Last night Sara and I visited a local cinema to see the film Selma, released this week in the UK. This powerful drama tells the story of the marches led by Martin Luther King Junior from Selma to the Alabama state capital Montgomery in 1965. At times I found myself struggling to watch this vivid depiction of the events of those dark days in American history, as scenes were enacted in which unarmed men, women and children were attacked, wounded and in some instances killed by men who regarded themselves as law abiding citizens of the southern states. The film’s director, Ava DuVernay, cannot be accused of over emphasising the level of violence for effect, but still I found myself wanting to turn away from the screen as the appalling assaults were so vividly portrayed.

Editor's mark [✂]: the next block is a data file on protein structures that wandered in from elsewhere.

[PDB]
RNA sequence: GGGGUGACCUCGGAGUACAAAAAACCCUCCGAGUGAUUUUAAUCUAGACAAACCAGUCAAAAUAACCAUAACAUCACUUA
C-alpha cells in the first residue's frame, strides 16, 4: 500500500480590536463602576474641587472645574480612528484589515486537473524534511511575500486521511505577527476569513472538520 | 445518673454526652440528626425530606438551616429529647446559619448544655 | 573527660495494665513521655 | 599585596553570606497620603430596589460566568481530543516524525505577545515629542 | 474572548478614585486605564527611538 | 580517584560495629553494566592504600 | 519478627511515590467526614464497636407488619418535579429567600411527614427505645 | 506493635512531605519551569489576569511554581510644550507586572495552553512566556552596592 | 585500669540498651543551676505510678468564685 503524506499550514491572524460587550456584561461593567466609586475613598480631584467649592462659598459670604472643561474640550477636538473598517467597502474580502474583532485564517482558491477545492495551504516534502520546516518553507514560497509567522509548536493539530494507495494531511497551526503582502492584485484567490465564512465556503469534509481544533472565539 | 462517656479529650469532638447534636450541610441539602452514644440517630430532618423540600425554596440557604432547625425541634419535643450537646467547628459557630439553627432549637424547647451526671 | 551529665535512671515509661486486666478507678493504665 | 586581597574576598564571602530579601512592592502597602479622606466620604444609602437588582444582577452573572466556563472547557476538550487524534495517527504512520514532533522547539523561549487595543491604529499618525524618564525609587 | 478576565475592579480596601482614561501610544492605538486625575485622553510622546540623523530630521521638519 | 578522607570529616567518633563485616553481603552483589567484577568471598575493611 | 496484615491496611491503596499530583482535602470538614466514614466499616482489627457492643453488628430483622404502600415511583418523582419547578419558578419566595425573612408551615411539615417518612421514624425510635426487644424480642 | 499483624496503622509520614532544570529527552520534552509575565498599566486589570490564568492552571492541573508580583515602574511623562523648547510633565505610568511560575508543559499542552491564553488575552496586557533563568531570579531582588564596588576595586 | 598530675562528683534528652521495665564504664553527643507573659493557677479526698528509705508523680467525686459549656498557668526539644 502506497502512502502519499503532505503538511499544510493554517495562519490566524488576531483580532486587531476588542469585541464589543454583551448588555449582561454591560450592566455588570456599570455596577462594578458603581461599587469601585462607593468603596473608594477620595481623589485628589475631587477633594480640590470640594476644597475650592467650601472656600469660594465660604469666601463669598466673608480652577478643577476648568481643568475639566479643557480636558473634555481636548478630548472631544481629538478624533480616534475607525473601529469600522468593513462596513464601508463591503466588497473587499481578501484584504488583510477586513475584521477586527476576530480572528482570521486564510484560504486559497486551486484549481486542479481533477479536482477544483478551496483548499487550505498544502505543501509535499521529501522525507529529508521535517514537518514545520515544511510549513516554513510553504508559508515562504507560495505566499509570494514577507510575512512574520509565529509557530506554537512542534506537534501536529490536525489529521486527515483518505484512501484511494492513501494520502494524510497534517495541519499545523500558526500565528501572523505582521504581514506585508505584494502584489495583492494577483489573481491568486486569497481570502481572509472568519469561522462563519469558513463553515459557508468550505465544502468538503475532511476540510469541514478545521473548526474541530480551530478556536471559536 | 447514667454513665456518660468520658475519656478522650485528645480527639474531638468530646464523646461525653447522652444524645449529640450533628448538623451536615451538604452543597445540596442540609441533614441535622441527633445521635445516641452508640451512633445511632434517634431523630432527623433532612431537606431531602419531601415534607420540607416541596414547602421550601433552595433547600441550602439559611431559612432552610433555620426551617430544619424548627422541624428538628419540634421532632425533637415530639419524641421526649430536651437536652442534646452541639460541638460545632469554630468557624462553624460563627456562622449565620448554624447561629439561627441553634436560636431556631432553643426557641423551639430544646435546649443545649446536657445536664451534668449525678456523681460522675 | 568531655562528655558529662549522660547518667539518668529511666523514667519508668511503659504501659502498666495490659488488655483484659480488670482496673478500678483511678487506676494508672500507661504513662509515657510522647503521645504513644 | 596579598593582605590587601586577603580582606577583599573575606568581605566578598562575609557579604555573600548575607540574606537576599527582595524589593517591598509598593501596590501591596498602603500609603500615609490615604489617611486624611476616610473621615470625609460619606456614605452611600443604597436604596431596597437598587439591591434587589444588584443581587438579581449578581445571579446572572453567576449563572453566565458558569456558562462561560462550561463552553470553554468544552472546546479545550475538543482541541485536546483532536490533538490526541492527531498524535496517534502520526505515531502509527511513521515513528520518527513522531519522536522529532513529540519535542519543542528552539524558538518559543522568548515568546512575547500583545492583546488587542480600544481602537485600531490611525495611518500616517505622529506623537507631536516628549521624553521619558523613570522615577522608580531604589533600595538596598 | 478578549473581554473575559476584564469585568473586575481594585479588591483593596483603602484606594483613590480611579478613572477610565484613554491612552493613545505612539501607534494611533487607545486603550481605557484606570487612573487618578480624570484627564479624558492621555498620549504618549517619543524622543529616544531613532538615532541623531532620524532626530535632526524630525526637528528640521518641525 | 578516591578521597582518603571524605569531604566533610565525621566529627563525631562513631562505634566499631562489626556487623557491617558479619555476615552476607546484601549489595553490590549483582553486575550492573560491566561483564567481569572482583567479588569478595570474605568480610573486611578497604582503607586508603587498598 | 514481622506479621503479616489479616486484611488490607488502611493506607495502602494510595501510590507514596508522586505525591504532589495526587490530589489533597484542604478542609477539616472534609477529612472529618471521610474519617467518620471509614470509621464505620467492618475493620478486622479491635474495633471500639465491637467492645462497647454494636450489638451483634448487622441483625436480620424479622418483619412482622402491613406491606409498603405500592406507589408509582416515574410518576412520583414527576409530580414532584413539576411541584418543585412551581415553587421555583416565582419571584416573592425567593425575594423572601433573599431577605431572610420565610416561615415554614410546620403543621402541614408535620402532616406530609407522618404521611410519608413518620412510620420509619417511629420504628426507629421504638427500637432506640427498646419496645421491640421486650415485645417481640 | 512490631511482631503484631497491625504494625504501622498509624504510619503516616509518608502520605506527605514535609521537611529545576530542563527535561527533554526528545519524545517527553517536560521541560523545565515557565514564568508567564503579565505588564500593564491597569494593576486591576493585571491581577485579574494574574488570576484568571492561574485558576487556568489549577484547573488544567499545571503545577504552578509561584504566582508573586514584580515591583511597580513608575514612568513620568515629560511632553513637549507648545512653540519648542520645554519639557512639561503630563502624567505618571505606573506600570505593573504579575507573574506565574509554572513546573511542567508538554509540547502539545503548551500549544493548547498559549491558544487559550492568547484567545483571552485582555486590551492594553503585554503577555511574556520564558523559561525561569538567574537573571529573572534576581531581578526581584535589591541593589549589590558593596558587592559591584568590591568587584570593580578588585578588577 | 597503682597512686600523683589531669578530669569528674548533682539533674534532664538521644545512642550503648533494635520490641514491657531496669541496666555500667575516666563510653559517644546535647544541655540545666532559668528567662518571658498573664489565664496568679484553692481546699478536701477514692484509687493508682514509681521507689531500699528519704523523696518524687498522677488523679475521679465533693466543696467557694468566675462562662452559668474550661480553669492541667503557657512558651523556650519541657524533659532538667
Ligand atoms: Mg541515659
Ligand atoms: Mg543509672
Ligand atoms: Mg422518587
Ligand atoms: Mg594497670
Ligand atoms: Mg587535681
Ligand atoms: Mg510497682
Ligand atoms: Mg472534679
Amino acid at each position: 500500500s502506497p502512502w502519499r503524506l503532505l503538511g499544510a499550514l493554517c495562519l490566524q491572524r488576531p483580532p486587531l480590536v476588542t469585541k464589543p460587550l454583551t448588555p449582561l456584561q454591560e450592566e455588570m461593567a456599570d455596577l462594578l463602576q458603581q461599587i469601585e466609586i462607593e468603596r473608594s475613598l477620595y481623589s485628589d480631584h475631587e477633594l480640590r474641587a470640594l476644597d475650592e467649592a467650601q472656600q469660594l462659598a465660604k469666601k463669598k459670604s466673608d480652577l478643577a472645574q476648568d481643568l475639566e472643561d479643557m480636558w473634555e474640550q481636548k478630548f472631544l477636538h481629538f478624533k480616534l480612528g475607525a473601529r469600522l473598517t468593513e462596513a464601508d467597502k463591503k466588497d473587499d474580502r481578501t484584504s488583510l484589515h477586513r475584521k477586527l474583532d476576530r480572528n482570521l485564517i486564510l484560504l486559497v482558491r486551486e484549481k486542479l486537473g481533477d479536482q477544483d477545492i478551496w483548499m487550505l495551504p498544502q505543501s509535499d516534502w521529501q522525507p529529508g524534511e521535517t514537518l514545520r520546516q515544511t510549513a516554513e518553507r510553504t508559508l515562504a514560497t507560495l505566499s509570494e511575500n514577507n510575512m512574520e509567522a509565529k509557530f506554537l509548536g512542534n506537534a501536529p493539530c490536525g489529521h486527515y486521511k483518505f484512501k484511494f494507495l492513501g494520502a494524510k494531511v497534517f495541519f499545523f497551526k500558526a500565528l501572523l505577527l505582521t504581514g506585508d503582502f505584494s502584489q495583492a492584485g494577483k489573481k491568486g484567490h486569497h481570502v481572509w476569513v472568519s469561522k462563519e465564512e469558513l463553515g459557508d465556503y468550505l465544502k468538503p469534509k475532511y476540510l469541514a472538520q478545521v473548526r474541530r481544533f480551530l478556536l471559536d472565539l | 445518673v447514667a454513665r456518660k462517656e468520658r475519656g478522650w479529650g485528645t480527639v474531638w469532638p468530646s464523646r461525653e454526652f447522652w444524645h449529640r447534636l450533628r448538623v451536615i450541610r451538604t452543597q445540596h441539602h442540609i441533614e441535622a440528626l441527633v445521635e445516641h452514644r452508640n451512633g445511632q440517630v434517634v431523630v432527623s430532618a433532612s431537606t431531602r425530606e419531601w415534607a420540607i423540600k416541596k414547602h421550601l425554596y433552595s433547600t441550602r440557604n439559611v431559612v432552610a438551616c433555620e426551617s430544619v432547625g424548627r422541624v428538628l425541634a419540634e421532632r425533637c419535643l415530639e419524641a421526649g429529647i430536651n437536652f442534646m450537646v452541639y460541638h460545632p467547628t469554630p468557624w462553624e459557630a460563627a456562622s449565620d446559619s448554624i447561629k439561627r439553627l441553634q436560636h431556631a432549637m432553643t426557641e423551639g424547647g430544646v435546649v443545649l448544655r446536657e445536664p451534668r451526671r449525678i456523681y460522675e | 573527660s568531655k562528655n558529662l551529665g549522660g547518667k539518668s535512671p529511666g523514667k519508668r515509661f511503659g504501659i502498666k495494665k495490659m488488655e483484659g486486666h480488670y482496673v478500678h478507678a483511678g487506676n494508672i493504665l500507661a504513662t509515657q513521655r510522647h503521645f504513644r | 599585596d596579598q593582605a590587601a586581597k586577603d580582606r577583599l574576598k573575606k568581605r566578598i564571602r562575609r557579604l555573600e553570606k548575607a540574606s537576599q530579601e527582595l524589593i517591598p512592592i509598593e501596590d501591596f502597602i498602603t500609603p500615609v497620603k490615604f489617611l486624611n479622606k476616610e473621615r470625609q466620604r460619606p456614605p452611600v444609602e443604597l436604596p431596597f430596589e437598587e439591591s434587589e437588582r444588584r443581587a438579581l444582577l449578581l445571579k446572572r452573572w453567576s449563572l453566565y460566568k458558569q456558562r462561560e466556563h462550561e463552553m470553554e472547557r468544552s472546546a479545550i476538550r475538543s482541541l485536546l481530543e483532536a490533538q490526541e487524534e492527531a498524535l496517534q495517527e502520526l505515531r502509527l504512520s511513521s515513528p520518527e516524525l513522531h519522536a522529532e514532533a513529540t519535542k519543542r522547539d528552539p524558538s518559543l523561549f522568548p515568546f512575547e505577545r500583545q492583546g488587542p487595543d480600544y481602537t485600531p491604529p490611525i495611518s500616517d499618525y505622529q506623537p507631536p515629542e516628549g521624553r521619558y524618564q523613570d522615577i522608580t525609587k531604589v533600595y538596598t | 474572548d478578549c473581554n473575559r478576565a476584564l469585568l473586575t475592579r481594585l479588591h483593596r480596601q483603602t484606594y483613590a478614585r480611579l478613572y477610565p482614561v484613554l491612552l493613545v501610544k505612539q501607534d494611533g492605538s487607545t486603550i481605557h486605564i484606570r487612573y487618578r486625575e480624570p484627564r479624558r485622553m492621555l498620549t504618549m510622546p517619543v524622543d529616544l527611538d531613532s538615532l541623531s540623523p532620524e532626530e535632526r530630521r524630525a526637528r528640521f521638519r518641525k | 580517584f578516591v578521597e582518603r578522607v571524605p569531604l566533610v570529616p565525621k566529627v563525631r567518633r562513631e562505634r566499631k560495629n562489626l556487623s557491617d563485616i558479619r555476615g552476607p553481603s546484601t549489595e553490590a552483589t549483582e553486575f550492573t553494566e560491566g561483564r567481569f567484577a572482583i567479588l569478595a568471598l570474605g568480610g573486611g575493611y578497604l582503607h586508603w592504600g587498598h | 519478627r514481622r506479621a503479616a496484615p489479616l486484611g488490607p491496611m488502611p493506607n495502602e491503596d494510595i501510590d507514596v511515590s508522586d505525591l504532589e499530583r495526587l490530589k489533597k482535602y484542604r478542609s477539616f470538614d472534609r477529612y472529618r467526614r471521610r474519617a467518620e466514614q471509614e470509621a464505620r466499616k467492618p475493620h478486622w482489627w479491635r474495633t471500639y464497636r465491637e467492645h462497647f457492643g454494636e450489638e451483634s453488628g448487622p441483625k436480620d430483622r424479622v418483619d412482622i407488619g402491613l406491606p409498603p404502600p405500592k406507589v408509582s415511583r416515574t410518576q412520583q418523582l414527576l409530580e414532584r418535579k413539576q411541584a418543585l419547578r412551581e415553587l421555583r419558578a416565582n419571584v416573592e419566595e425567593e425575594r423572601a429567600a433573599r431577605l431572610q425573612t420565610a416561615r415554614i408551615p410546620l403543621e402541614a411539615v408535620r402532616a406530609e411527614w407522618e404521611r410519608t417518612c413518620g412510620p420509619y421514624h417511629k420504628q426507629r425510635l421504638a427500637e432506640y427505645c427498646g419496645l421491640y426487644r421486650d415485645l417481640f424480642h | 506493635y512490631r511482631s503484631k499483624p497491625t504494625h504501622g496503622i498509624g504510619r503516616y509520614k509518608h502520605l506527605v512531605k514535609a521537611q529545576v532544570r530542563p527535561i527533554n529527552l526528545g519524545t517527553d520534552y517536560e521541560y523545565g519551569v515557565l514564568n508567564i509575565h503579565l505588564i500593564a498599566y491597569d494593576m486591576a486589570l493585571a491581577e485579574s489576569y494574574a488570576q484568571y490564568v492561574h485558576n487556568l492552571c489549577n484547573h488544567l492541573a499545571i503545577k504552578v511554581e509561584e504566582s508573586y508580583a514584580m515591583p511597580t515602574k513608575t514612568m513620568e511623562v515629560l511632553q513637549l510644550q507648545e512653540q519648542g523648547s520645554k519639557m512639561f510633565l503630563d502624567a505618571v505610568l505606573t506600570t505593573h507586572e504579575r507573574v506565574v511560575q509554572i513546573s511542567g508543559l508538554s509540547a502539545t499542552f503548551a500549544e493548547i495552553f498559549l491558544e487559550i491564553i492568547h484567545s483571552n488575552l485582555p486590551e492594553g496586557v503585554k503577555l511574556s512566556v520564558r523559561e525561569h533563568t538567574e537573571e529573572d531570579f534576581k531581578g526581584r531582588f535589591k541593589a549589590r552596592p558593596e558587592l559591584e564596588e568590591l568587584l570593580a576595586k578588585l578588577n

The film has masterful performances from all the cast, but particularly from David Oyelowo who plays King, Carmen Ejogo his wife Coretta, Tom Wilkinson as President Lyndon B. Johnson and Tim Roth as the bigoted and somewhat sinister Governor George Wallace, and as with all good films of this nature I found myself immersed in the story line and emotionally drawn in right from the start. Even knowing of the historical events depicted and having read the accounts of the marches as reported by writers such as Clayborne Carson who was close to the King family, I was unable to relax for more than a few moments at a time throughout the film.

Whilst I suspect many other film goers from my own generation will be very well aware of the civil rights struggles led by Martin Luther King Junior, there may well be a younger audience for whom the horrors of this time, perpetrated in a country proud of its constitution and democratic values,  will be a source of shock and disbelief. I certainly hope so, because to simply write this off as a historical account would be to fail to appreciate the important messages within the film.